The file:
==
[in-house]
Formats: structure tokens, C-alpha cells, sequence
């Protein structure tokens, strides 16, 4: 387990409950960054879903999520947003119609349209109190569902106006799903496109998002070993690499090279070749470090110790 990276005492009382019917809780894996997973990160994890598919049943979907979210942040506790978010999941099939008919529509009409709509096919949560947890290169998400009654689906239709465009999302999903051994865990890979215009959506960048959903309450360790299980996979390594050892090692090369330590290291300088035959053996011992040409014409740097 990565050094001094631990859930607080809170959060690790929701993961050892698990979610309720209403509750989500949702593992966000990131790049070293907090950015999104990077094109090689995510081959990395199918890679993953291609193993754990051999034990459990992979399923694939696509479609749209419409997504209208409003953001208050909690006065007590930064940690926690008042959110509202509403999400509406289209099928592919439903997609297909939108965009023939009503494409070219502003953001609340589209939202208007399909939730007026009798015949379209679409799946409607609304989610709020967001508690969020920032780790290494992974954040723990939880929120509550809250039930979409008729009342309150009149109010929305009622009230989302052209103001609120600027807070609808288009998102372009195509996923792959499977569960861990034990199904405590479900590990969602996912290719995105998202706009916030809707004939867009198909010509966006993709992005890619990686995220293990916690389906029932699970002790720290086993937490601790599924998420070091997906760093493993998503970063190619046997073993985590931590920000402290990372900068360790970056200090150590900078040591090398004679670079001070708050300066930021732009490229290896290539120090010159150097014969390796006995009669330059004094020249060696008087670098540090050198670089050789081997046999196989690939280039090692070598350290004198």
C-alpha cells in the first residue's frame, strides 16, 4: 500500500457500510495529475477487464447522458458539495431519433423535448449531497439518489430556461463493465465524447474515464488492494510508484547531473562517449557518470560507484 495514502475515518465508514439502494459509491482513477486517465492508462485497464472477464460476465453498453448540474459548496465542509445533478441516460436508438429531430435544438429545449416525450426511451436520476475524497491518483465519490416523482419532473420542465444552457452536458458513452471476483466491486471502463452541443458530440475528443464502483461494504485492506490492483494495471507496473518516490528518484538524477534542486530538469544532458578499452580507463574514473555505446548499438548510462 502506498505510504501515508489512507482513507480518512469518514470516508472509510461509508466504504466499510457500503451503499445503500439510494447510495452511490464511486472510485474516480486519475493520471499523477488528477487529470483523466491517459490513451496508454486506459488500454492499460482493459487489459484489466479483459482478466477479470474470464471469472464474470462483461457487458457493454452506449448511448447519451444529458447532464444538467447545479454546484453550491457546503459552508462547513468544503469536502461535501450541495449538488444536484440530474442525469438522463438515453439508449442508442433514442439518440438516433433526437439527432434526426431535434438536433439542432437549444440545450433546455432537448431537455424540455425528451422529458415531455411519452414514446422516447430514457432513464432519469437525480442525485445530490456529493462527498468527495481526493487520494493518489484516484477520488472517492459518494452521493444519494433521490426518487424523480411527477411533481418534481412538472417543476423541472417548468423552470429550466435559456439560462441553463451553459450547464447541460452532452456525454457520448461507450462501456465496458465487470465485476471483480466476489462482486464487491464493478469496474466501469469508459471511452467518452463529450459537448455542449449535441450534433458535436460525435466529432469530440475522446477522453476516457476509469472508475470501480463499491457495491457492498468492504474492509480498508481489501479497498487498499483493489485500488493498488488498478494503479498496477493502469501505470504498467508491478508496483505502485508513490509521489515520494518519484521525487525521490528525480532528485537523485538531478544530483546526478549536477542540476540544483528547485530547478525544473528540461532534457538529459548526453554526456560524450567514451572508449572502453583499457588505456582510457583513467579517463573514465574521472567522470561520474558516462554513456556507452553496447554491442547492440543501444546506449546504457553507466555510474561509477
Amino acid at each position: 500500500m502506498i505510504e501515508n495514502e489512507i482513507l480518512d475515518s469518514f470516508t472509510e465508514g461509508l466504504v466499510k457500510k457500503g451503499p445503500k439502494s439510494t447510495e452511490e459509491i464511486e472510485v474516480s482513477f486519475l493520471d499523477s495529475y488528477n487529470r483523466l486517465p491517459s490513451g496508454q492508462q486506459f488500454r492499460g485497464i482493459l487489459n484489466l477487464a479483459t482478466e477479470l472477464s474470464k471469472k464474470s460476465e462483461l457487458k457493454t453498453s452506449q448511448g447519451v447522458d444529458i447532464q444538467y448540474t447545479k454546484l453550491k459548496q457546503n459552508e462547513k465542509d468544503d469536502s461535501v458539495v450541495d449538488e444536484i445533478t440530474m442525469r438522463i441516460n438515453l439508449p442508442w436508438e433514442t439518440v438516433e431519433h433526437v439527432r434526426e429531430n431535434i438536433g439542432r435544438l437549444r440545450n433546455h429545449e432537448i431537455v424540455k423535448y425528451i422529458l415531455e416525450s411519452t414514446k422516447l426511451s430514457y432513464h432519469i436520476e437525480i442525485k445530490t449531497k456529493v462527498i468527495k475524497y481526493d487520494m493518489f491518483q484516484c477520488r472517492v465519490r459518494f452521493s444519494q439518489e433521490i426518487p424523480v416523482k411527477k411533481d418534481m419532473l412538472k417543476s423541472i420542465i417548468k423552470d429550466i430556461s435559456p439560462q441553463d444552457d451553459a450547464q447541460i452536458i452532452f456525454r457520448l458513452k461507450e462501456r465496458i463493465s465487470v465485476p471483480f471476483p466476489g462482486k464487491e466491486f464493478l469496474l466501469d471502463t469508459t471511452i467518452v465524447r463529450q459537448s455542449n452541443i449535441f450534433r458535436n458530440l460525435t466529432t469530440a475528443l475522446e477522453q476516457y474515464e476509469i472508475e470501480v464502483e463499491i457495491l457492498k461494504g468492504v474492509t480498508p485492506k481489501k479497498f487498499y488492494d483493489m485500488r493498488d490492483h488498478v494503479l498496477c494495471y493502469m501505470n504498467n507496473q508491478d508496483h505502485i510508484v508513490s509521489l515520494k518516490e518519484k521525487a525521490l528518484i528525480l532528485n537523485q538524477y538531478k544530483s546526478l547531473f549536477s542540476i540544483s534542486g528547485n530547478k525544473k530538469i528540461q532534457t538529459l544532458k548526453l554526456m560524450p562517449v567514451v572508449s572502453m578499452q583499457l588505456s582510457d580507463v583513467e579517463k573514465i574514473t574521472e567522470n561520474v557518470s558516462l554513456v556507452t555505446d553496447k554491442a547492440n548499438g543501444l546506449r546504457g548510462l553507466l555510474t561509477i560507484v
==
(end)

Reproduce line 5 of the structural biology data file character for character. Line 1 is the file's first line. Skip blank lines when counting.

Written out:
Amino acid at each position: 500500500m502506498i505510504e501515508n495514502e489512507i482513507l480518512d475515518s469518514f470516508t472509510e465508514g461509508l466504504v466499510k457500510k457500503g451503499p445503500k439502494s439510494t447510495e452511490e459509491i464511486e472510485v474516480s482513477f486519475l493520471d499523477s495529475y488528477n487529470r483523466l486517465p491517459s490513451g496508454q492508462q486506459f488500454r492499460g485497464i482493459l487489459n484489466l477487464a479483459t482478466e477479470l472477464s474470464k471469472k464474470s460476465e462483461l457487458k457493454t453498453s452506449q448511448g447519451v447522458d444529458i447532464q444538467y448540474t447545479k454546484l453550491k459548496q457546503n459552508e462547513k465542509d468544503d469536502s461535501v458539495v450541495d449538488e444536484i445533478t440530474m442525469r438522463i441516460n438515453l439508449p442508442w436508438e433514442t439518440v438516433e431519433h433526437v439527432r434526426e429531430n431535434i438536433g439542432r435544438l437549444r440545450n433546455h429545449e432537448i431537455v424540455k423535448y425528451i422529458l415531455e416525450s411519452t414514446k422516447l426511451s430514457y432513464h432519469i436520476e437525480i442525485k445530490t449531497k456529493v462527498i468527495k475524497y481526493d487520494m493518489f491518483q484516484c477520488r472517492v465519490r459518494f452521493s444519494q439518489e433521490i426518487p424523480v416523482k411527477k411533481d418534481m419532473l412538472k417543476s423541472i420542465i417548468k423552470d429550466i430556461s435559456p439560462q441553463d444552457d451553459a450547464q447541460i452536458i452532452f456525454r457520448l458513452k461507450e462501456r465496458i463493465s465487470v465485476p471483480f471476483p466476489g462482486k464487491e466491486f464493478l469496474l466501469d471502463t469508459t471511452i467518452v465524447r463529450q459537448s455542449n452541443i449535441f450534433r458535436n458530440l460525435t466529432t469530440a475528443l475522446e477522453q476516457y474515464e476509469i472508475e470501480v464502483e463499491i457495491l457492498k461494504g468492504v474492509t480498508p485492506k481489501k479497498f487498499y488492494d483493489m485500488r493498488d490492483h488498478v494503479l498496477c494495471y493502469m501505470n504498467n507496473q508491478d508496483h505502485i510508484v508513490s509521489l515520494k518516490e518519484k521525487a525521490l528518484i528525480l532528485n537523485q538524477y538531478k544530483s546526478l547531473f549536477s542540476i540544483s534542486g528547485n530547478k525544473k530538469i528540461q532534457t538529459l544532458k548526453l554526456m560524450p562517449v567514451v572508449s572502453m578499452q583499457l588505456s582510457d580507463v583513467e579517463k573514465i574514473t574521472e567522470n561520474v557518470s558516462l554513456v556507452t555505446d553496447k554491442a547492440n548499438g543501444l546506449r546504457g548510462l553507466l555510474t561509477i560507484v